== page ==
This infuriated American corporations like Hanes and Levi Strauss that pay Haitians slave wages to sew their clothes. They said they would only fork over a seven-cent-an-hour increase, and they got the State Department involved. The U.S. ambassador put pressure on Haiti’s president, who duly carved out a $3 a day minimum wage for textile companies (the U.S. minimum wage, which itself is very low, works out to $58 a day).

Obama administration put pressure on Haiti not to increase its minimum wage.  (via redforgender)

horrifying.

(via thismakesmeanxious)

Horrifying, indeed.

I need to educate myself better about what companies use basically slave labor so I can avoid them. But unfortunately it’s probably a lot of them. :(

(via mrsdalloway)

It’s things like this that Americans have a hard time wrapping their heads around. The US government is notorious for doing things like this, and when it backfires on them, they twist things in their favor.  

(via thegirlwhoknewtoomuch)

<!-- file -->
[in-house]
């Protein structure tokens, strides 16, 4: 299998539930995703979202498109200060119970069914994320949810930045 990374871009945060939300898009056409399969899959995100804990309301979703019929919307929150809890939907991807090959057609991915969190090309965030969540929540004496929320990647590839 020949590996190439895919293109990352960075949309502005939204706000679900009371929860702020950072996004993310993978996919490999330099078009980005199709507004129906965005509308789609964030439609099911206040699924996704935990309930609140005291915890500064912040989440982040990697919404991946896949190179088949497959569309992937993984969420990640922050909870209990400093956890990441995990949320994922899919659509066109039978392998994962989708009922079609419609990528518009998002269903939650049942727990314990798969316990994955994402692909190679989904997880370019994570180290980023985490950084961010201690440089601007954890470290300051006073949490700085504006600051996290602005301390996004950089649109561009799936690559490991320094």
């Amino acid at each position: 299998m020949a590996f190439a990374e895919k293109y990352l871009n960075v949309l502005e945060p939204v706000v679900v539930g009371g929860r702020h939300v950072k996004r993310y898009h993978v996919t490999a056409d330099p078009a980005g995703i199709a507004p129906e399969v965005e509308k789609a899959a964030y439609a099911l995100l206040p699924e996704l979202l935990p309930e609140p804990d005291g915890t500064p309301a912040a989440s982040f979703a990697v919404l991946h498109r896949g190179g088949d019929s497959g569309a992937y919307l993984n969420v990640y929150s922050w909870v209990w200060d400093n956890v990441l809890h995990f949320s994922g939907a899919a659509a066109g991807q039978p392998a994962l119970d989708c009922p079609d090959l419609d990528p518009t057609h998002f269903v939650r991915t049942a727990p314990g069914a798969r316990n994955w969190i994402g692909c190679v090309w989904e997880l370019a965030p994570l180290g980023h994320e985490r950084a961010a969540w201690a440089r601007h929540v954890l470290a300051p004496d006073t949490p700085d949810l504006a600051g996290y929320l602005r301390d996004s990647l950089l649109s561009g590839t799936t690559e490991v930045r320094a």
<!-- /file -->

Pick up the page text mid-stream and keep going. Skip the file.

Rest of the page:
Hope and change, anyone?

(via mikroblogolas)

Corporations own this country and therefore, they own many other countries as well. It’s really sickening to see the people “in charge of us” choosing the bank statements of corporations over the general welfare of people.

(via deepwithfuture)

(via deepwithfuture)

#quote   #haiti   #politics   #obama   #minimum wage   #human rights  
Woman puts her hand near a crack on a wall as she waits for food distribution in Port-au-Prince, Haiti January 27, 2010. A shallow 4.9 magnitude aftershock rattled western Haiti on Tuesday, two weeks after a killer 7.0 magnitude earthquake devastated the Haitian capital, Port-au-Prince, the U.S. Geological Service said. REUTERS/Carlos Barria